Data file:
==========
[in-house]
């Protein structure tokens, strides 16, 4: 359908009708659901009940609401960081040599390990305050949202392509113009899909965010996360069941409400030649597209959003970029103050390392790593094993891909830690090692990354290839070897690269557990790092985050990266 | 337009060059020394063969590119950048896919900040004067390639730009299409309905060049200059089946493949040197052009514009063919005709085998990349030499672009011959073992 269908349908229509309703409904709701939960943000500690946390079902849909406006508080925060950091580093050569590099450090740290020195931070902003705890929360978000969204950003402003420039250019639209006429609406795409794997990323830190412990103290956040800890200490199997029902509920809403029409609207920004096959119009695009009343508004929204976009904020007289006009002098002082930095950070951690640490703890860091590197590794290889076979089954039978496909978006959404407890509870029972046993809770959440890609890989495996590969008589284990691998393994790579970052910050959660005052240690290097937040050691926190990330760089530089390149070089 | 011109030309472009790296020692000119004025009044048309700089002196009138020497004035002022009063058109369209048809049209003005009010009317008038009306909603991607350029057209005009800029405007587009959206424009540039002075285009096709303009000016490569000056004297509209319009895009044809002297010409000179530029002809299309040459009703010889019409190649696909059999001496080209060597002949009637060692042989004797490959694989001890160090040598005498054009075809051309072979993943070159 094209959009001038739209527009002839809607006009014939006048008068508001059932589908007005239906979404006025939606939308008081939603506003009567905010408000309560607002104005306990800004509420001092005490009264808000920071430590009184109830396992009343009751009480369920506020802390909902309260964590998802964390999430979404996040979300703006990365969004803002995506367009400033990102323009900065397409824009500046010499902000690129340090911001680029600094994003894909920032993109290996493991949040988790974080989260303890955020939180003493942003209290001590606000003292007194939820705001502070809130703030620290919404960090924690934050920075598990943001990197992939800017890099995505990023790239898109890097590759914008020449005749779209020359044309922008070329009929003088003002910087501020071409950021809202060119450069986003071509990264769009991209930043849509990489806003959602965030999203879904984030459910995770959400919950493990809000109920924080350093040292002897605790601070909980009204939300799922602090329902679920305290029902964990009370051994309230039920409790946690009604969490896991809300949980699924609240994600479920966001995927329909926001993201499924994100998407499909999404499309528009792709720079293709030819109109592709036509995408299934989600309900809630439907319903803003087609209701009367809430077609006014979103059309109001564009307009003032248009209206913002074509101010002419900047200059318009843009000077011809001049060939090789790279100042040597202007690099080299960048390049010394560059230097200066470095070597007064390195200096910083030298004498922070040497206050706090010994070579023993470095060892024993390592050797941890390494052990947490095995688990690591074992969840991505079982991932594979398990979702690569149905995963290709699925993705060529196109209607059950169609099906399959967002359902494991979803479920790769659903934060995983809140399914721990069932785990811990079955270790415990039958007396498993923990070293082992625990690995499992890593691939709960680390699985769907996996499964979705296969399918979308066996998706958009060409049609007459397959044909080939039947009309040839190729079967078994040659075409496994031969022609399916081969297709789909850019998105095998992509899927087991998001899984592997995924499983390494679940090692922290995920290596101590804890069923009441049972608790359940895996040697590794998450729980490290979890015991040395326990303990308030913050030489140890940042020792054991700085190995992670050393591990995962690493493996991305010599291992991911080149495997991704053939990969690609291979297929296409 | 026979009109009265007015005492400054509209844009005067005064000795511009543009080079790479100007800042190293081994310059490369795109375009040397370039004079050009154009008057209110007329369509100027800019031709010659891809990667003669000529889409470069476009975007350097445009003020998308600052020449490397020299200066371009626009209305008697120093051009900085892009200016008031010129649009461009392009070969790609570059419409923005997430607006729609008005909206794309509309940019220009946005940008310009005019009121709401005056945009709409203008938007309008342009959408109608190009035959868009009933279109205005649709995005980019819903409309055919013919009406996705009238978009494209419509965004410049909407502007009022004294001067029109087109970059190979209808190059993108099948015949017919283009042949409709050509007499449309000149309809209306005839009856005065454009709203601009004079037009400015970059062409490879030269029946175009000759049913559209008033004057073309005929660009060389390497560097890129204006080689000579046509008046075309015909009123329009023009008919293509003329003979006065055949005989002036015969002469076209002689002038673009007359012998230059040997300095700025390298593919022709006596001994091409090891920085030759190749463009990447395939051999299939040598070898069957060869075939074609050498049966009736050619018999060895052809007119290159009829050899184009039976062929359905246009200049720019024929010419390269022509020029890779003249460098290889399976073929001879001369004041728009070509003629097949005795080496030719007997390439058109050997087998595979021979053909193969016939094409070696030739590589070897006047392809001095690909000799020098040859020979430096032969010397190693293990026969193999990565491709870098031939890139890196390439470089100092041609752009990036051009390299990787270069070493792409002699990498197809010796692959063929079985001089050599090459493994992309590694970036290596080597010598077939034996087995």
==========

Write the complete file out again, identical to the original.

[in-house]
């Protein structure tokens, strides 16, 4: 359908009708659901009940609401960081040599390990305050949202392509113009899909965010996360069941409400030649597209959003970029103050390392790593094993891909830690090692990354290839070897690269557990790092985050990266 | 337009060059020394063969590119950048896919900040004067390639730009299409309905060049200059089946493949040197052009514009063919005709085998990349030499672009011959073992 269908349908229509309703409904709701939960943000500690946390079902849909406006508080925060950091580093050569590099450090740290020195931070902003705890929360978000969204950003402003420039250019639209006429609406795409794997990323830190412990103290956040800890200490199997029902509920809403029409609207920004096959119009695009009343508004929204976009904020007289006009002098002082930095950070951690640490703890860091590197590794290889076979089954039978496909978006959404407890509870029972046993809770959440890609890989495996590969008589284990691998393994790579970052910050959660005052240690290097937040050691926190990330760089530089390149070089 | 011109030309472009790296020692000119004025009044048309700089002196009138020497004035002022009063058109369209048809049209003005009010009317008038009306909603991607350029057209005009800029405007587009959206424009540039002075285009096709303009000016490569000056004297509209319009895009044809002297010409000179530029002809299309040459009703010889019409190649696909059999001496080209060597002949009637060692042989004797490959694989001890160090040598005498054009075809051309072979993943070159 094209959009001038739209527009002839809607006009014939006048008068508001059932589908007005239906979404006025939606939308008081939603506003009567905010408000309560607002104005306990800004509420001092005490009264808000920071430590009184109830396992009343009751009480369920506020802390909902309260964590998802964390999430979404996040979300703006990365969004803002995506367009400033990102323009900065397409824009500046010499902000690129340090911001680029600094994003894909920032993109290996493991949040988790974080989260303890955020939180003493942003209290001590606000003292007194939820705001502070809130703030620290919404960090924690934050920075598990943001990197992939800017890099995505990023790239898109890097590759914008020449005749779209020359044309922008070329009929003088003002910087501020071409950021809202060119450069986003071509990264769009991209930043849509990489806003959602965030999203879904984030459910995770959400919950493990809000109920924080350093040292002897605790601070909980009204939300799922602090329902679920305290029902964990009370051994309230039920409790946690009604969490896991809300949980699924609240994600479920966001995927329909926001993201499924994100998407499909999404499309528009792709720079293709030819109109592709036509995408299934989600309900809630439907319903803003087609209701009367809430077609006014979103059309109001564009307009003032248009209206913002074509101010002419900047200059318009843009000077011809001049060939090789790279100042040597202007690099080299960048390049010394560059230097200066470095070597007064390195200096910083030298004498922070040497206050706090010994070579023993470095060892024993390592050797941890390494052990947490095995688990690591074992969840991505079982991932594979398990979702690569149905995963290709699925993705060529196109209607059950169609099906399959967002359902494991979803479920790769659903934060995983809140399914721990069932785990811990079955270790415990039958007396498993923990070293082992625990690995499992890593691939709960680390699985769907996996499964979705296969399918979308066996998706958009060409049609007459397959044909080939039947009309040839190729079967078994040659075409496994031969022609399916081969297709789909850019998105095998992509899927087991998001899984592997995924499983390494679940090692922290995920290596101590804890069923009441049972608790359940895996040697590794998450729980490290979890015991040395326990303990308030913050030489140890940042020792054991700085190995992670050393591990995962690493493996991305010599291992991911080149495997991704053939990969690609291979297929296409 | 026979009109009265007015005492400054509209844009005067005064000795511009543009080079790479100007800042190293081994310059490369795109375009040397370039004079050009154009008057209110007329369509100027800019031709010659891809990667003669000529889409470069476009975007350097445009003020998308600052020449490397020299200066371009626009209305008697120093051009900085892009200016008031010129649009461009392009070969790609570059419409923005997430607006729609008005909206794309509309940019220009946005940008310009005019009121709401005056945009709409203008938007309008342009959408109608190009035959868009009933279109205005649709995005980019819903409309055919013919009406996705009238978009494209419509965004410049909407502007009022004294001067029109087109970059190979209808190059993108099948015949017919283009042949409709050509007499449309000149309809209306005839009856005065454009709203601009004079037009400015970059062409490879030269029946175009000759049913559209008033004057073309005929660009060389390497560097890129204006080689000579046509008046075309015909009123329009023009008919293509003329003979006065055949005989002036015969002469076209002689002038673009007359012998230059040997300095700025390298593919022709006596001994091409090891920085030759190749463009990447395939051999299939040598070898069957060869075939074609050498049966009736050619018999060895052809007119290159009829050899184009039976062929359905246009200049720019024929010419390269022509020029890779003249460098290889399976073929001879001369004041728009070509003629097949005795080496030719007997390439058109050997087998595979021979053909193969016939094409070696030739590589070897006047392809001095690909000799020098040859020979430096032969010397190693293990026969193999990565491709870098031939890139890196390439470089100092041609752009990036051009390299990787270069070493792409002699990498197809010796692959063929079985001089050599090459493994992309590694970036290596080597010598077939034996087995």